“Father Perrin laments that ‘in Simone Weil the conflict between the certitude of religious experience and her philosophical mentality went very deep,’ and that she had difficulty on account of a certain rationalism which the great discovery of Christ had not removed.”Mario von der Ruhr, Simone Weil, London: Continuum (2006), p. 129.
Perrin and Weil intended to write a book together on the “mystics of all religions,” but the project never materialized. On leaving Marseille, Weil bequeathed her essays of religious reflections to Perrin. From Casablanca, where she stayed for some time in a refugee camp before leaving for the United States, she again sent Perrin several long letters which along with some of her other writings Perrin published under the titles (as translated) Waiting for God and in Pre-Christian Intuitions.
“She used to come to see me as often as it was possible for both of us to fit it in. . . . With her extreme consideration of others,” Father Perrin added, “she used to wait quietly in the passage, letteting two or perhaps three people pass before her. After they had gone we talked for whatever moments remained. On a few rare occasions she asked me to see her at her friend’s house in order to have more time and freedom of spirit.”quoted in Simone Pétrement, Simone Weil: A Life, New York: Schocken Books (1976), p. 412.
“Simone Weil spoke to Father Perrin about her Oriental studies, the Sanskrit texts she had been reading. . . . Father Perrin not only took interest in Simone Weil’s studies; he encouraged them. He also believed that her sociological theories were akin to certain new Christian ideas about the world of labour which were then gaining currency. It was for this reason that he asked Simone Weil to write her experiences as a factory worker for a publication he had in mind.”Jacques Cabaud, Simone Weil: A Fellowship in Love, New York: Channel Press (1964), p. 253.
J.P. Little has noted that Solange Beaumier accompanied Father Perrin on his travels to Europe, North America, Brazil and North Africa and served as his “secretary and collaborator. . . .” She “also acted as his ‘eyes’ and generally organized his material existence, allowing him to lead a life of commitment that would not otherwise have been possible.”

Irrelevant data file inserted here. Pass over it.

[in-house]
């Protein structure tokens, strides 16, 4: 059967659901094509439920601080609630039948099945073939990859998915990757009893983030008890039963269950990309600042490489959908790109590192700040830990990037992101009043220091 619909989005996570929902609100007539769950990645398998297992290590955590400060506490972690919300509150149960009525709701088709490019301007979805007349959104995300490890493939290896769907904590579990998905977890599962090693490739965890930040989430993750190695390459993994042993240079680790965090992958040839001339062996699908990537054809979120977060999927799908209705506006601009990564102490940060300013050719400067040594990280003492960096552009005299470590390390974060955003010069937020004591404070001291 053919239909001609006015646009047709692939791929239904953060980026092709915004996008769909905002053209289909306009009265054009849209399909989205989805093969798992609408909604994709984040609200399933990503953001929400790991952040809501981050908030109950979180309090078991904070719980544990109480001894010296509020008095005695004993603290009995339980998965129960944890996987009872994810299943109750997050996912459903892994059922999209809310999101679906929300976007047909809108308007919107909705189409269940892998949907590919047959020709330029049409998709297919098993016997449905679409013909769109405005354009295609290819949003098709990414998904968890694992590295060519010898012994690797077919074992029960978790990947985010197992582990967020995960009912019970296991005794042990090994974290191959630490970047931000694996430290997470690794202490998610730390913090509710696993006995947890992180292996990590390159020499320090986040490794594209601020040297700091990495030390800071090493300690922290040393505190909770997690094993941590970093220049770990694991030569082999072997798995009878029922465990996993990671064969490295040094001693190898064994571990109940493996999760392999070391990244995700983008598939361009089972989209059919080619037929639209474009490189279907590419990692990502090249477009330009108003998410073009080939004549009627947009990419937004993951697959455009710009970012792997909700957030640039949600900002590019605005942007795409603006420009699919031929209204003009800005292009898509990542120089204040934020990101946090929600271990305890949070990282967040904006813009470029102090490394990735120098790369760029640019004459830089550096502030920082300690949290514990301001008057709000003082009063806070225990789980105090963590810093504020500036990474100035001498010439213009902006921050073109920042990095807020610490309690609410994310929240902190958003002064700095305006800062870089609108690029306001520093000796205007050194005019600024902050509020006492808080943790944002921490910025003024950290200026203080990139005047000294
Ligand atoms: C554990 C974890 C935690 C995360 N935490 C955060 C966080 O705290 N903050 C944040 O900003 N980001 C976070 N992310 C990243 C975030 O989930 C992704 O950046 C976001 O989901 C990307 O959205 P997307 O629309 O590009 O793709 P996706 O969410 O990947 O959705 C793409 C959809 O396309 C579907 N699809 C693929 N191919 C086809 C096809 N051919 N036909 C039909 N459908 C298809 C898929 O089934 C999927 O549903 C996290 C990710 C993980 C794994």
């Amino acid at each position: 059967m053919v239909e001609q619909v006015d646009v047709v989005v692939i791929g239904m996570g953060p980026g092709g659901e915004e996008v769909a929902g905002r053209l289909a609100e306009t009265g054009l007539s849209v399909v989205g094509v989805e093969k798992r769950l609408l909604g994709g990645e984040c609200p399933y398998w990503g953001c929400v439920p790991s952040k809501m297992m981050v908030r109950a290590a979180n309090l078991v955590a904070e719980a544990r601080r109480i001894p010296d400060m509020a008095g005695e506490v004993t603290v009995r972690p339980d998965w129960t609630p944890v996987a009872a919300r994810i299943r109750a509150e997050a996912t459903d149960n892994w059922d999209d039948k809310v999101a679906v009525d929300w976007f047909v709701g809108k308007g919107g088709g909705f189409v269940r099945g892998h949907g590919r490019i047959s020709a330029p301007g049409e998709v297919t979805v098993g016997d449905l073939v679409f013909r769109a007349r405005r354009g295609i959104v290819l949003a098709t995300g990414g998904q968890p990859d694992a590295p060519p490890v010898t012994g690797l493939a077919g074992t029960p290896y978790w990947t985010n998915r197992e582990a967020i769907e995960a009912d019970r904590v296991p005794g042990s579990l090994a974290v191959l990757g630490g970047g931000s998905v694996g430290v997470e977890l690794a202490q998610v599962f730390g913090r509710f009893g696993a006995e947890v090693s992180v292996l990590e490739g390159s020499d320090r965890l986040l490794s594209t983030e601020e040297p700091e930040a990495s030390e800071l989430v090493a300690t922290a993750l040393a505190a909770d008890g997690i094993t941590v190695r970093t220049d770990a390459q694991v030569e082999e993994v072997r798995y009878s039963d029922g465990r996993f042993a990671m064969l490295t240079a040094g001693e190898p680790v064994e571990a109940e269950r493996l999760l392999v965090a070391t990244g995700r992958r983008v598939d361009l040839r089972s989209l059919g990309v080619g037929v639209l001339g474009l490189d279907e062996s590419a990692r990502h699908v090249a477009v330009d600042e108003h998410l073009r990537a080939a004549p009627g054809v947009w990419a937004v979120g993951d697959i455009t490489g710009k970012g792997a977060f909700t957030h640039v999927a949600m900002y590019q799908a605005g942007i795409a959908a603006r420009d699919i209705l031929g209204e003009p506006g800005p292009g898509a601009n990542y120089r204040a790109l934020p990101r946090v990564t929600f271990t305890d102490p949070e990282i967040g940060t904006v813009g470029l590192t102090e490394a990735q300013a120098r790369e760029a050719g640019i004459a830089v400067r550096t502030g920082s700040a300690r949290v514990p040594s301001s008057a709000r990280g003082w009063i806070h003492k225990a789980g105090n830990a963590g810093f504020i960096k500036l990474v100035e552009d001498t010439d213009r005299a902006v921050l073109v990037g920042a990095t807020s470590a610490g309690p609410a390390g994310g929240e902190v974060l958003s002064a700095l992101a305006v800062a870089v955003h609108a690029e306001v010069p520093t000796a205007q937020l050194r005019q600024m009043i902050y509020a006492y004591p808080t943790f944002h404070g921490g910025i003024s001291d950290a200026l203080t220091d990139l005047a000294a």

On May 8, 1979, Father Perrin offered Pope John Paul II his autographs of Simone Weil. He also donated several of Weil’s texts — e.g. her commentaries on Pythagorean texts, her “Reflections on the Right Use of School Studies,” and various notes on folklore — to the National Library.
He died on April 13, 2002, at the age of 96.
Select Books & Articles
- Joseph-Marie Perrin, preface, Reponses aux questions de Simone Weil, Paris: Aubier (1964)
- Joseph-Marie Perrin, Mon dialogue avec Simone Weil (Nouvelle Cité, 1984)
- Joseph-Marie Perrin, “A propos de Simone Weil,” Appendix I to L’Eglise dans ma vie, Paris: La Colombe (1951), pp. 117-124.
- Joseph-Marie Perrin, Mon dialogue avec Simone Weil, Cahiers Simone Weil, vol. 1, no 1, juin 1978, pp. 2-12
- Joseph-Marie Perrin, Mon dialogue avec Simone Weil, Paris, Éditions Nouvelle Cité, coll. « Rencontres », 1984.
- Joseph-Marie Perrin, « Simone Weil au Portugal », Cahiers Simone Weil, vol. 6, no 2, juin 1983, p. 135-136
- Joseph-Marie Perrin, « Simone Weil et sa recherche profonde », Cahiers Simone Weil, vol. 12, no 3, septembre 1989,
- Joseph-Marie Perrin & Gustave Thibon, Simone Weil as We Knew Her (1953; Fr. 1952)
- Joseph-Marie Perrin, ed. & intro., Waiting for God (1951; Fr. 1950)
- Joseph-Marie Perrin, The Little Manual of Perfect Prayer and Adoration, Sophia Institute Press (2002)
- André-A. Devaux, « Joseph-Marie Perrin (30 juillet 1905-13 avril 2002), fils de saint Dominique et guide spirituel de Simone Weil », Cahiers Simone Weil, vol. 25, no 3, septembre 2002, p. 255-266